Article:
Sunday, November 22, 2009

Aptitude For Destruction (The Modern Warrior and How We're Slowly Killing Them)

The other night at work I jokingly threw a quick jab at a co-worker who responded in a way that made me realize I'd met something unique in my life experience - a warrior. Counting him I've met four. They are a rare breed.

It wasn't anything flashy that happened. He intercepted my punch and had a palm strike that would have reconfigured the placement of my face to the back of my skull, launched and stopped, before I'd had time to blink. It's hard to explain exactly, but if you've had any martial training at all you get a sense through how people move and carry themselves, and how their center feels if you bump them, that tells you whether or not they can handle themselves or not.

But beyond that there's something else. There are real life Jason Bourne's and Jack Bauer's out there. People with an instinctive and unique skill set that gives them an almost otherworldly power in combat (at least to those who do not possess it) mixed with the strength of self to control that power. They can take pain that most cannot, they can strike like concrete, and it is on the will and skill of this Warrior class that a country is built and defended.

If you've never felt this, then my words probably sound hyperbolic so we'll set those aside for now.

What I got to thinking about because of that experience the other night, is that Warriors, who have held places of honor in cultures for most of human history, no longer seem to be offered a place anymore. Civilization seems scared of those who can use physical prowess to survive instead of organization and technology.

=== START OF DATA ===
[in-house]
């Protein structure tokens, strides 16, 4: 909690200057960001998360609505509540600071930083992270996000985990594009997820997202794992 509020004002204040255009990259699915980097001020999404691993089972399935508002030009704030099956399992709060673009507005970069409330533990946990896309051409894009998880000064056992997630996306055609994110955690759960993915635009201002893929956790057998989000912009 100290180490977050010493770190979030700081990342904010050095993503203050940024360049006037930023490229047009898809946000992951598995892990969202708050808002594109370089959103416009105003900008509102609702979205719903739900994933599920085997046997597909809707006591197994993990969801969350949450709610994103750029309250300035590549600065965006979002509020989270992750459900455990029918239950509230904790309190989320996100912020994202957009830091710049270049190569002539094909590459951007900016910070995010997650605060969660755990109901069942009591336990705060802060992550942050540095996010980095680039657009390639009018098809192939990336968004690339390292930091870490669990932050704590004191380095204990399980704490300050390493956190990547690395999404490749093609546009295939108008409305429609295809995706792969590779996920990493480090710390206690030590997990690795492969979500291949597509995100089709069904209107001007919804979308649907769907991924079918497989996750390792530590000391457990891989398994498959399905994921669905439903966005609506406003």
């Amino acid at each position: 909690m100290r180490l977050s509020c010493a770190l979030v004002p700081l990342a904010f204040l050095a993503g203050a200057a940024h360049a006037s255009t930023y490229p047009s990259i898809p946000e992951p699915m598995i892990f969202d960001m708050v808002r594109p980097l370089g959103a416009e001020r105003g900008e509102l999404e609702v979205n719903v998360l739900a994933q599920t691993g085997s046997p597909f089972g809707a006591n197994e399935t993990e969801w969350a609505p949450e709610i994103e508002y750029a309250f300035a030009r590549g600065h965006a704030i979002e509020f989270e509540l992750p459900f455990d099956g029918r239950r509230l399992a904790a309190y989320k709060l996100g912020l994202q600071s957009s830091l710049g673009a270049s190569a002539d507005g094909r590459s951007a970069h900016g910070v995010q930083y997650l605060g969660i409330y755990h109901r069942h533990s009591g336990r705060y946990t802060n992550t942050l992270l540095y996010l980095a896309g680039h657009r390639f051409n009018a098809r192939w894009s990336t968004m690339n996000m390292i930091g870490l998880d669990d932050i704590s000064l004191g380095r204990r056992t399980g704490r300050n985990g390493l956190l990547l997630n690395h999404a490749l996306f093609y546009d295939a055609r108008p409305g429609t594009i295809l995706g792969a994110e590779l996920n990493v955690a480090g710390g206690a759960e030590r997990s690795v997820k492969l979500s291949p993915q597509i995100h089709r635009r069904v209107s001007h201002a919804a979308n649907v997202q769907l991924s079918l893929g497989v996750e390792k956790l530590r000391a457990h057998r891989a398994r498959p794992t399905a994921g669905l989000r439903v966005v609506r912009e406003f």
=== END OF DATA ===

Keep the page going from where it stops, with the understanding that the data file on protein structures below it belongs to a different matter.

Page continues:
So we judge and push these individuals to the margins, while celebrating the flashy and boisterous folk. Sure we'll turn to the Warriors when time's are truly dire, but outside of that we often treat them like second class citizens. At the same time we hold up for admiration the idiots with no self-control who make a show of their power by bullying, pushing, or just plain intimidating those around them.

The longer a person doesn't show us they can fight, rather than respecting their control and strength as we should as a society, we tend to disrespect them more and more. Mistaking an ability to not fight with an inability to excel in battle.

Look at our popular entertainment for proof. Often we have the set up of the Warrior who has chosen a path of peace and or enlightenment. But it's always to set them up for being pushed back into conflict. The gratification comes from watching them explode. Yet we want people in reality to be "civilized", so we insist through laws and social contracts that the Warrior be less than they are, giving them no legitimate place to fit in, and often ignoring that best part of themselves that we call upon in times of need.